Taking your dog to the vet can be stressful for your dog and you. In a pinch, here are 3 quick tips to use. Keep reading for some great suggestions that take a little more time and practice to help your dog be less stressed and more comfortable at the vet's office.
3 quick tips to help with vet visits:
1. Come prepared to reward! Bring a good sized handful of tasty treats with you in your pocket (super high-value treats include chicken, steak, cheese, etc. - no boring stuff!) Use these treats from the moment you step out of the car, throughout the visit, to the moment you pay the bill and leave. If your dog is not taking the super yummy teats, he may be over his threshold (very stressed). This behavior tells you that you need to do some work to help him get comfortable even before you enter the vet office for your next visit.
2. Use a bag of tricks! Have your dog do the various “tricks” he knows – sit, down, paw, touch, heel in small circles (pivots), spin, back-up, bow, cross-paws, etc. Be sure to reward him!
3. Bring a "blankie". If your vet is OK with it, bring a small mat with a rubber backing. This will help your dog feel more stable while standing. Plus, this mat smells like home and there’s no better place like home!
With some practice, here are great ways to help reduce stress for your dog at vet visits.
Visit the vet sometimes in-between your actual appointments. These social visits are just to say hi and familiarize your dog to the smells, sounds, and sights of the vet office. The visit can be as short as 5 minutes. Be sure to bring the tastiest treats your dog loves (chicken, steak, hot dog – no boring treats!) If your dog is comfortable in the office, see if you can weigh your dog and visit an empty exam room. Ask office staff, vet techs, and the vet to say hello. If your dog is comfortable, have the staff offer him those tasty treats. Short impromptu visits make the actual vet visit less novel and scary. These visits can work well if your dog is comfortable with strangers. If your dog shows very fearful, shy, and/or reactive behaviors, there are other steps you need to take before the next visit. We’ll address some of those in a future post. Also, give your vet a quick call before you come for a social visit to be sure it’s a good time.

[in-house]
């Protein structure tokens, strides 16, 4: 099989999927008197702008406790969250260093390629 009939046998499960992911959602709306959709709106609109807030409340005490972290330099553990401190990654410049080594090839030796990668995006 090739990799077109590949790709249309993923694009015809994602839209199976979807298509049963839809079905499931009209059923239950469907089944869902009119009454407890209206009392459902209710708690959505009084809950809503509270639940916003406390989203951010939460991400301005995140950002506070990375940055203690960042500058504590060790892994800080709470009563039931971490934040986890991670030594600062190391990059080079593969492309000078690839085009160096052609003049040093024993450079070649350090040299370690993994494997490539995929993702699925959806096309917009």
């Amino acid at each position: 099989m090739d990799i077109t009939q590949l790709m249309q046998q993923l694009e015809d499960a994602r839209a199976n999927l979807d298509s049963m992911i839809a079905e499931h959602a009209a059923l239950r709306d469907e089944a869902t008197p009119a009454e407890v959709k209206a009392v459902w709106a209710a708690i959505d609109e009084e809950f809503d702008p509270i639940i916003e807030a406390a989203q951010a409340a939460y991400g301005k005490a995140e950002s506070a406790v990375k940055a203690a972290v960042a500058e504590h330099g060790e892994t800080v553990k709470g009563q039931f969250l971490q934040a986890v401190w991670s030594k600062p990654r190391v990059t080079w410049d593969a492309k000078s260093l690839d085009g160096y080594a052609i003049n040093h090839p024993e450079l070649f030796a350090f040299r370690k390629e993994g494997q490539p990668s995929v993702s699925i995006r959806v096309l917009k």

Handle your dog daily – literally from head to tail. You want your dog to be comfortable having various parts of his body examined: paws, ears, mouth, eyes, tail, tummy, chest, etc. etc. This is as simple as when your dog is relaxed, laying down near you, gently touch and stroke him all over. You can massage him too! Be sure you touch in-between his toes, look at his teeth and ears, and lift his tail. This type of daily handling desensitizes your dog to the type of touching that he’ll experience at the vet’s when he goes in for a visit. When your dog is more relaxed and less stressed, it’s easier for your vet to do a thorough examination.
Help your dog get comfortable with being in a crate. If you need to leave your dog at the vet’s office, he’ll likely be placed in a crate (kennel). It’s good to get your dog accustomed to a crate beforehand by crate-training him at home. Plus, crates help with potty training and are a great way to ensure safe travel in your car.
Familiarize your dog to wearing a muzzle. Sometimes vets and their staff use a muzzle on a dog when they must do something that will be uncomfortable. You can purchase a soft, fabric muzzle and teach your dog to enjoy wearing it by turning it into a “fun muzzle game”. To keep this blog post from becoming a book, we'll describe how to train your dog to wear a muzzle in an upcoming post. Once you’ve taught this, be sure to take out the muzzle and play the muzzle game periodically. This goes a long way to reducing stress, as often there is less restrictive handling of a dog when he’s wearing a muzzle.
Puppy Note: If you have a young puppy, likely you have quite a few vet visits in the near future. Many of those visits involve vaccines. Before your first visit, bring your pup in for a social visit. Try to get in a few social visits while he’s growing up so that going to the vet becomes a routine activity and even one he enjoys! He gets to meet people and eat some really tasty treats! When it comes to being handled, start on day one! The more you handle and touch your pup, the more comfortable he will be when he has to be examined.